The Political Economy of South Korean Development Cooperation with Vietnam: The Impact of Economic Aid and the Knowledge Sharing Program

Thursday, 2 July 2015: 10:15 AM-11:45 AM
CLM.3.04 (Clement House)
Pil Ho Kim, Ohio State University, Columbus, OH
Since the Asian Financial Crisis, South Korean political economy has been wavering between a “neoliberal turn” and a path toward “progressive welfare state,” putting the adequacy of the developmental state model in question. Nevertheless, the Korean government appears undeterred from promoting the developmental state model to other, less-developed countries through international cooperation. It is eager to showcase the past, state-led “development experience” as a part of its foreign aid – Official Development Assistance (ODA) – policy. As an emerging ODA donor, the government has announced that it will provide a “Korean Model of Development Cooperation.” The economic bureaucracy, which used to consist of the core of the developmental state, has fully embraced the effort to venture into a new territory by not merely providing foreign aid in terms of concessional loans, but also exporting the knowledge of economic development.

Vietnam’s economic growth in recent decades is often presented as strong evidence for Korea’s newfound prowess in ODA. As the biggest recipient of Korean ODA, Vietnam maintained impressive 6-8% of annual GDP growth rates before the global economic crisis of 2008. In this paper, we will first conduct an econometric analysis of the impact of total foreign aid on the Vietnamese economy between 1986 and 2010, and separate out the contribution from South Korean ODA. And then, to fully understand the goals and purposes of Korea-Vietnam development cooperation, we will extend our analysis to the institutional changes this cooperation involves.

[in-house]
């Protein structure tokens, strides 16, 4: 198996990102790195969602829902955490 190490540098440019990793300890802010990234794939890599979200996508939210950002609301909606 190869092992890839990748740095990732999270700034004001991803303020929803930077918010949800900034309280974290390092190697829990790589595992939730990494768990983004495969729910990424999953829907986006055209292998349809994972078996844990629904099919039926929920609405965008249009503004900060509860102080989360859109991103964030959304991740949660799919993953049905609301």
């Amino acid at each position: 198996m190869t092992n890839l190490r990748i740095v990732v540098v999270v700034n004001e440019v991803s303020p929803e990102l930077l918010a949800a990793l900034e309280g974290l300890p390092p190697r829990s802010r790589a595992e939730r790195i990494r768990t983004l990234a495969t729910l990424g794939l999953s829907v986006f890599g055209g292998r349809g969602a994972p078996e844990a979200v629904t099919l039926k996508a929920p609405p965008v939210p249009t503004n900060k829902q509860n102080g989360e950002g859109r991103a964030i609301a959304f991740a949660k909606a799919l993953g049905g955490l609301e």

The Knowledge Sharing Program (KSP) is Korea’s flagship economic cooperation program that centers on policy research and consultation in partnerships with various developing countries. The main implementation agency is Korea Development Institute (KDI), which was created as a research arm of the mighty Economic Planning Board, a supra-ministry that functioned as the control tower of the authoritarian developmental state in the past. The most important “strategic development partner” is Vietnam, which received continuous support from the KSP between 2006 and 2009.

Vietnam is the poster child of the KSP not only because of the size and duration of the program, but of the content of policy consultation. From the beginning, it covered many crucial policy issues regarding economic development, such as WTO accession, state-owned enterprise reform, macroeconomic stabilization, and FDI. In 2009, economic bureaucracies from both countries agreed that the most important core of Korean development experience was economic planning, and put the focus of the KSP squarely on Vietnam’s ten-year development strategy and five-year implementation plan. By all accounts, it looks as though the Korean developmental state found its worthy successor in Vietnam. Therefore, while the developmental state model might become even more outdated in its country of origin, ODA could prove to be a new way that the old model survives and thrives once again, this time outside its own territory. Based on the Vietnam field research we conducted in the past few years, we will lay out the blueprint of Vietnamese development model as envisioned by the KSP and how much of it has become reality.